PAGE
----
Wednesday marked another day of increased flight disruptions, which are upending travel plans for passengers across the country.
As of 9 p.m. ET on Wednesday, over 6,200 flights in, out of and across the U.S. have been delayed, according to flight-tracking website FlightAware, which tracks flight delay and cancellation statistics in real-time. Another 1,090 flights were outright canceled.
Disruptions have continued all week even after airlines tried to recover from a four-day stretch of heavy delays and cancelations over the weekend due to thunderstorms on the East Coast.
According to FlightAware data, there were nearly 7,000 delays on Monday followed by another 6,335 on Tuesday. Hundreds of other flights were canceled on both days.
Last week, from Thursday through Sunday, there were more than 30,000 delays, according to FlightAware data. There were also over 4,400 cancellations.
|UAL||UNITED AIRLINES HOLDINGS INC.||42.30||-0.01||-0.02%|
|AAL||AMERICAN AIRLINES GROUP INC.||12.81||-0.11||-0.85%|
|DAL||DELTA AIR LINES INC.||37.00||+0.05||+0.14%|
|LUV||SOUTHWEST AIRLINES CO.||27.07||-0.14||-0.53%|
There have been widespread cancellations and delays throughout the summer as demand ramped up faster than expected. Even with reduced schedules, airlines couldn't staff up fast enough.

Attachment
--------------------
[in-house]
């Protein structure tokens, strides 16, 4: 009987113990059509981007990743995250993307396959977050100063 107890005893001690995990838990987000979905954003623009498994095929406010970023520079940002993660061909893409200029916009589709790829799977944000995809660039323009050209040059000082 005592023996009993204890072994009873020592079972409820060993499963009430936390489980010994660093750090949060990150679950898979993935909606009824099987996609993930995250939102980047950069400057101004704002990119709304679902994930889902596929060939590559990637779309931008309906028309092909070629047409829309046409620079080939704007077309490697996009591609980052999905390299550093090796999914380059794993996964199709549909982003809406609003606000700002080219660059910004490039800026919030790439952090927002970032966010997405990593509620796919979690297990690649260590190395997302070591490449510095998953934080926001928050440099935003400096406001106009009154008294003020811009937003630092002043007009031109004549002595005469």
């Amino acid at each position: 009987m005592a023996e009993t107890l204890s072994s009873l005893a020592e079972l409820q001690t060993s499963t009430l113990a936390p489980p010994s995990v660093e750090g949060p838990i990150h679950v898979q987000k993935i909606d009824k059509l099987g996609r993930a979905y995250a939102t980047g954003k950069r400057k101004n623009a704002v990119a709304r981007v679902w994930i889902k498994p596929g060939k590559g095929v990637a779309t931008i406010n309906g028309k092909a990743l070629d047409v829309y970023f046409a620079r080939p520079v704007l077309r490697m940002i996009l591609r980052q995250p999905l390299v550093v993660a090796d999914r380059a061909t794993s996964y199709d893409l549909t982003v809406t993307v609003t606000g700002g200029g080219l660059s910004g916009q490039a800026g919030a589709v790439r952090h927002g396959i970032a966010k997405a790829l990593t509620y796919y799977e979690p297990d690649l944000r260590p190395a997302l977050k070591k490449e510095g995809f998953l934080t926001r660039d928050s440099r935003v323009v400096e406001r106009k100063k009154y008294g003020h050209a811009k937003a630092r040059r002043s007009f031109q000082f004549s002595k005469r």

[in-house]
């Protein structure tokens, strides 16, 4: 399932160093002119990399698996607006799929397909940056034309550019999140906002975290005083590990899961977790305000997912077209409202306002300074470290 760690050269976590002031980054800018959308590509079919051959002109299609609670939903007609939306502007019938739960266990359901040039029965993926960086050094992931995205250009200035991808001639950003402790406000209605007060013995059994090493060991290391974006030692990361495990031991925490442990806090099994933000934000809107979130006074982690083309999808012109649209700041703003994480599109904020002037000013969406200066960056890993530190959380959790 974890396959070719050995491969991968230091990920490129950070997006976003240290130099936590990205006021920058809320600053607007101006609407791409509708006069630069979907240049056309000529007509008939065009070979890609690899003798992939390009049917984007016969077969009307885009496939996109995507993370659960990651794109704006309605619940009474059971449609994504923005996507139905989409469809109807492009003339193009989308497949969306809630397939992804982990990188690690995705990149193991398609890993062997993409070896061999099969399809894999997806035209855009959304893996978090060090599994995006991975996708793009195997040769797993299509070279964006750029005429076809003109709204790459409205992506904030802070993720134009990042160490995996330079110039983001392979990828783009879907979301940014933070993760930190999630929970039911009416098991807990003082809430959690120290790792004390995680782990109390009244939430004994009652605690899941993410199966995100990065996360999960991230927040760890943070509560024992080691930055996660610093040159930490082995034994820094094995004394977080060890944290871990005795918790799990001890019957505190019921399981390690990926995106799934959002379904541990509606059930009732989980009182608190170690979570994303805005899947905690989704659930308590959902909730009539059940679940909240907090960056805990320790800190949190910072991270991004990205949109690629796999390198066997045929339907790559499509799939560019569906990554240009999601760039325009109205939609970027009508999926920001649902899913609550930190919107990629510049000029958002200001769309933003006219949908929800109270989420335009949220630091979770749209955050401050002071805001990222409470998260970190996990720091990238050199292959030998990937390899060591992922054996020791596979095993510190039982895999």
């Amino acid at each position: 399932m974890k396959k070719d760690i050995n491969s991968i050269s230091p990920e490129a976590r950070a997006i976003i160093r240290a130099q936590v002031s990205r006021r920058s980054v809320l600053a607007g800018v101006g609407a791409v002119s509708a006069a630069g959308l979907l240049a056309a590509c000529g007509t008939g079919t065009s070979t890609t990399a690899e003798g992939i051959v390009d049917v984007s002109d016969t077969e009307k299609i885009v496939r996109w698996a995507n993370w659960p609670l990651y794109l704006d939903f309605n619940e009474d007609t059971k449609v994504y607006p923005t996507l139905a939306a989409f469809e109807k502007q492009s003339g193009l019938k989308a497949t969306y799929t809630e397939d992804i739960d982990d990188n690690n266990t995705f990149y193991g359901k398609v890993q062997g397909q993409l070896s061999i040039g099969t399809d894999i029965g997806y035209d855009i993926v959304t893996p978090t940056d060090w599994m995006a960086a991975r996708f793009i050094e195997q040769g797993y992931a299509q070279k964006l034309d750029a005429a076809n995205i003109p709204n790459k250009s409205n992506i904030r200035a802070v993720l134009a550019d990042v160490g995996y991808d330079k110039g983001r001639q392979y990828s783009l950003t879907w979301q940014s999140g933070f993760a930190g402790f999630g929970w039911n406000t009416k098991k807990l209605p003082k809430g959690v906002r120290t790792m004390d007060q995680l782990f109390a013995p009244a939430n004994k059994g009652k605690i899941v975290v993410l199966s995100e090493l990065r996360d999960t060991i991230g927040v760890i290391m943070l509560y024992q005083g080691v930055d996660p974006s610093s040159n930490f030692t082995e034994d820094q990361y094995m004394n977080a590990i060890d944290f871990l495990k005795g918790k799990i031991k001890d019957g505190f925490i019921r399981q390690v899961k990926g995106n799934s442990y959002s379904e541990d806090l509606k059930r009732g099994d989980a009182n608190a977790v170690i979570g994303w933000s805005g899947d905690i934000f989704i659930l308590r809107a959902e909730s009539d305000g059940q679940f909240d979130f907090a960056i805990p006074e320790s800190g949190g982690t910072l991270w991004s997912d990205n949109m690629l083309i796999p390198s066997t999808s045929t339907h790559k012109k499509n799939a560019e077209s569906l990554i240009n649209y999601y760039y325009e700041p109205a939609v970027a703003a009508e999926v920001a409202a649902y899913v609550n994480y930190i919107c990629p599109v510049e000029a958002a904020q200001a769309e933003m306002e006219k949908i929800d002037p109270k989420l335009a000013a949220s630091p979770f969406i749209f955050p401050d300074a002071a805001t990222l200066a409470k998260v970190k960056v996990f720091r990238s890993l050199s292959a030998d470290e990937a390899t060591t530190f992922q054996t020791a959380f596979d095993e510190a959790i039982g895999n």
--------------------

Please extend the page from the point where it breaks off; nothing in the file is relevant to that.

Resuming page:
Although airlines are still batting staffing issues, delays and cancellations were particularly heavy all weekend due to thunderstorm activity and weather ground stops, FlightAware spokesperson Kathleen Bangs told FOX Business earlier this week.
Cancellations, in particular, are down compared with the first three months of the year when airlines battled staffing issues related to the omicron variant of COVID-19 as well as winter storms, according to Bangs.
However, delays have increased throughout the second quarter and even into July and August, she continued.
Still, despite the ongoing issues, Bangs said we could have seen even more cancellations if airlines hadn't pared back their summer schedules.
Earlier this summer, Nicholas Calio, president of the trade group Airlines for America, said its member carriers cut 15% of the flights they originally planned for through August while also ramping up hiring and training to combat issues and become more reliable for passengers.
Problems have still persisted as demand ramps up to pre-pandemic levels, forcing some carriers to reduce their schedule for the fall.
Last week, American announced that it has already taken steps to reduce its overall September system capacity.